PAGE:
Rubikon starts off in the most science fictiony way possible. Text comes across the screen describing a future in which the Earth’s environment is unsuitable for life due to a toxic cloud that covers the planet. Air domes have been constructed for people to live in and corporations run everything. One corporation conducts intergalactic missions looking to find a new home for humanity.
Above the planet is the titular space station and its three person crew. They face a difficult decision: risk their lives to save the remaining people on Earth or remain safe in space. It is not take long to notice the film looks better than most indie sci fi. Instead of going with the more fantastic, Rubikon keeps things simple. The research station and capsules have a clean realistic look to them. There are computers and flashing lights, but nothing is ever overpowering.
After a tense start, Rubikon moves at a methodical pace. Since the three are complete strangers, there is a lot of time spent with them getting to know each other. (Though one relationship forms very quickly.) This also gives the audience a chance to understand their agendas and motivations. By the time difficult decisions have to be made, it is easy to see why the characters act the way they do.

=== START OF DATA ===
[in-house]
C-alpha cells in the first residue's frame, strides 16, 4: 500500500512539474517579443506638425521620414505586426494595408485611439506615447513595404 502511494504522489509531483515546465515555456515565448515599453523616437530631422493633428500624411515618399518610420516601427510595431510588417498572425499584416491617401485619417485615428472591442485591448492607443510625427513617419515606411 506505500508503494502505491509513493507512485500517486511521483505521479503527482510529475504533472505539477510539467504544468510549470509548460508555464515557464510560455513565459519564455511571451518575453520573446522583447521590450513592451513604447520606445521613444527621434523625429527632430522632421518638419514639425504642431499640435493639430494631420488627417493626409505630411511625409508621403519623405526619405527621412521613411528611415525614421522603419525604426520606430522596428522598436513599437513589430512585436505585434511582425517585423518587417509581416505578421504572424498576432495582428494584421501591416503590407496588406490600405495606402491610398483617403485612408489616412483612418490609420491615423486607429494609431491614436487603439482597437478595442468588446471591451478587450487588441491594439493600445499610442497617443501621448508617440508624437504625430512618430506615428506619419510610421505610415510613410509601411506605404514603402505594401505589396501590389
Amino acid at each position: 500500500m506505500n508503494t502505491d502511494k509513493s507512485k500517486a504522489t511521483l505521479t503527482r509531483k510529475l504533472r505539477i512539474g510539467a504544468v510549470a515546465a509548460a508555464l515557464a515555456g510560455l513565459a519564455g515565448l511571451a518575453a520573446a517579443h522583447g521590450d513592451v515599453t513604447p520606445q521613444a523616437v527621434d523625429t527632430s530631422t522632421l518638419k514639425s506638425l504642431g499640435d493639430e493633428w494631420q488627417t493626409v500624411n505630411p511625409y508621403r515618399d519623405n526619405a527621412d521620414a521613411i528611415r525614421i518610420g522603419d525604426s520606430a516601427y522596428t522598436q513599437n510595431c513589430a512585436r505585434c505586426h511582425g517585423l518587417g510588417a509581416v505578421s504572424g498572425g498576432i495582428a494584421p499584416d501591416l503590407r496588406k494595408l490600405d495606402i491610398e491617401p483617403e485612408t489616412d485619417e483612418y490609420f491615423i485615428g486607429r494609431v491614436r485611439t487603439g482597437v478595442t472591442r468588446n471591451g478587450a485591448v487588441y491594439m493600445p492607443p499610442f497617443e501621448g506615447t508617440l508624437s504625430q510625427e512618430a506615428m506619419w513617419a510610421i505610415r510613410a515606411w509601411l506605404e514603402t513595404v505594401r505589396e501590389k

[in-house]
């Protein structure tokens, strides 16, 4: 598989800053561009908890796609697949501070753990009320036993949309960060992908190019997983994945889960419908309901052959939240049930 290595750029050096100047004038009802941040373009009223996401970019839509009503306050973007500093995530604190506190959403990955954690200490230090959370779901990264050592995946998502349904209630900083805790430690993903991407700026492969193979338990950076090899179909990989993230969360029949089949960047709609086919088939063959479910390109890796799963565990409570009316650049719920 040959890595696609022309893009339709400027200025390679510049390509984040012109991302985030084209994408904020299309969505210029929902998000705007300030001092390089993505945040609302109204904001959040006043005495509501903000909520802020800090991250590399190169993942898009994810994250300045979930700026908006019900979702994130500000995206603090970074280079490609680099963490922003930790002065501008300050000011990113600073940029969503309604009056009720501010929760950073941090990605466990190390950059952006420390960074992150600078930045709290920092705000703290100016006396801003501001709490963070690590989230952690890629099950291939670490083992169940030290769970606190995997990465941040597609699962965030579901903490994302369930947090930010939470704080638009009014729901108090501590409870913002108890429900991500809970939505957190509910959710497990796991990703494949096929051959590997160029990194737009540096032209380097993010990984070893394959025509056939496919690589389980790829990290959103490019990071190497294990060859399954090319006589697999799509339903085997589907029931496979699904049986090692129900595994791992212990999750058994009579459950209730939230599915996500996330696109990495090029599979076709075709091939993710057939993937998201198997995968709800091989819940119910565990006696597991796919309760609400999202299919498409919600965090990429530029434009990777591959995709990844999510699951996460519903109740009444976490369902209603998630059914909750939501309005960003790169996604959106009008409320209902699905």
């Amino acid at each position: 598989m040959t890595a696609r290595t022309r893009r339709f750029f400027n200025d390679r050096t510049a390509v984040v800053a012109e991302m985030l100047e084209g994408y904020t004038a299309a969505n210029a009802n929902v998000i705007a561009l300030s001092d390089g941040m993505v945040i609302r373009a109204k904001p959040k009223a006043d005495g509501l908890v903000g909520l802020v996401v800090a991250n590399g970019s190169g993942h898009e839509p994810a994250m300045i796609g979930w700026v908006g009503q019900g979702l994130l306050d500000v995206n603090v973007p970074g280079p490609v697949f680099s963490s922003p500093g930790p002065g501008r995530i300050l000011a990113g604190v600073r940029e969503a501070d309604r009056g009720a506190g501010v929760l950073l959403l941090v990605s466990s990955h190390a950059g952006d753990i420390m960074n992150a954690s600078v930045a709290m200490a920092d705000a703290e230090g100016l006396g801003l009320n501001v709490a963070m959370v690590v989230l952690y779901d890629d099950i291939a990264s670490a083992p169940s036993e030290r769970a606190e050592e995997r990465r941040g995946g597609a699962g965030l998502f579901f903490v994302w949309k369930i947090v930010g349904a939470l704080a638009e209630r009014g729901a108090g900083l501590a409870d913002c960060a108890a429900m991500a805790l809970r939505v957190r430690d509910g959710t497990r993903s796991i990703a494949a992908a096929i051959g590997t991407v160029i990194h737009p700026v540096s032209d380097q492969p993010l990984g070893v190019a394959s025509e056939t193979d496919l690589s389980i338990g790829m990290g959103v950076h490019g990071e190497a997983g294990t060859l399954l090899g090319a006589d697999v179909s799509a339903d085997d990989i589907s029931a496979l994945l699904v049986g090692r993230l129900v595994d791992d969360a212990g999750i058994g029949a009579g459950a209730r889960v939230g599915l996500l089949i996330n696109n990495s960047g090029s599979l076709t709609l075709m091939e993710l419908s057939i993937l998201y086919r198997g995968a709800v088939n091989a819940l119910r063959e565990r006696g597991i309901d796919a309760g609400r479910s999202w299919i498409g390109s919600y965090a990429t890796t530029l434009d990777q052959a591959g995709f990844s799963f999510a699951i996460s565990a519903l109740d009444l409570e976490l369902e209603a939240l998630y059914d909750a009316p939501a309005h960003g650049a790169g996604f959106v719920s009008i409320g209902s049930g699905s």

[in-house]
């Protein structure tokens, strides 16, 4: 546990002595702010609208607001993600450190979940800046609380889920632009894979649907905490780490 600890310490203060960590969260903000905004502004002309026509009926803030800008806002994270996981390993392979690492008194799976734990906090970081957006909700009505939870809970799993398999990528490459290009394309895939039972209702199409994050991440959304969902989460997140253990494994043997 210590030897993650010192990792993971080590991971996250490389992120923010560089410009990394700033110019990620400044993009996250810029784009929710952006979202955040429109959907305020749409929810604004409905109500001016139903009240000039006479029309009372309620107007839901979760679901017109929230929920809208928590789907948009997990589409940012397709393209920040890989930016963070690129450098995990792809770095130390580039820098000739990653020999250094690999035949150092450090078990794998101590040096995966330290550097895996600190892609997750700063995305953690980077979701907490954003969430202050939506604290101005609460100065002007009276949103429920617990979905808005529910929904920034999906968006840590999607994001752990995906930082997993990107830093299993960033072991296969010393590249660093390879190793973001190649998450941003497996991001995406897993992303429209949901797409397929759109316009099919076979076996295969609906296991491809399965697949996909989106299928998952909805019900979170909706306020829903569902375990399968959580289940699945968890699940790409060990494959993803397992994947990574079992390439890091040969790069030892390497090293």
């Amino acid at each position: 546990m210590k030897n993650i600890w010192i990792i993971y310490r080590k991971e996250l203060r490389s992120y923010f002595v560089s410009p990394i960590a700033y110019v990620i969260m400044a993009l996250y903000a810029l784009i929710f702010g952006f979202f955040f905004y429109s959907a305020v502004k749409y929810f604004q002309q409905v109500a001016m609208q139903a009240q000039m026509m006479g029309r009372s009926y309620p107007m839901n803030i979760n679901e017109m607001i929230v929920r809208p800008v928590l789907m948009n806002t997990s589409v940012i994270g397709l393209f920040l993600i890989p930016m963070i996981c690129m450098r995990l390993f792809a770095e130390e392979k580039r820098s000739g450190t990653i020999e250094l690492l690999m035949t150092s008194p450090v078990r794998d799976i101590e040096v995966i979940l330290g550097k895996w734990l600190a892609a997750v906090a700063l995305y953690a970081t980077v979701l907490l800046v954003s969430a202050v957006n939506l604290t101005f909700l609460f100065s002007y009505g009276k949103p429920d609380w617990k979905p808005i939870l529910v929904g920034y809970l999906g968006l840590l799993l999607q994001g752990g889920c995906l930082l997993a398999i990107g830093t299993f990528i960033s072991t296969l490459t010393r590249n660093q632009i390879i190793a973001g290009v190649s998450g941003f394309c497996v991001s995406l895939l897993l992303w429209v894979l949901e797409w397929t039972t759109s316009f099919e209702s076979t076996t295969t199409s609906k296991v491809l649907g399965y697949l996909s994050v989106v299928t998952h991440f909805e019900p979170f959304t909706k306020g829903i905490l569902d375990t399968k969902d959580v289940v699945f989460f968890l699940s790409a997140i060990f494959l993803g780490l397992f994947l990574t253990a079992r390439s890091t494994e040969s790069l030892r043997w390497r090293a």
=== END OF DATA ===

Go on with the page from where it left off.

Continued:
There have been plenty of sci-fi stories that have explored humanity, but few are as character driven. Rubikon does not focus on the end of the world itself, but the effects on the three leads. This gives the film a chance to explore themes not normally found in similar movies. This means the three are tasked with the heavy lifting. They all convey a variety of emotions and do a great job of getting the moral struggle across. Keeping things interesting are some neat twists.
In the end, the storytelling will stand out the most. Rubikon does not build the sense of gravity it is striving for, but the premise is strong enough to keep most engaged. The ending also does not pack the emotional guy punch it should. For some reason, it end up feeling flat. It certainly feels like an ending; it is just not as satisfying as it should be.
Rubikon opens in theaters or anywhere movies can be rented July 1
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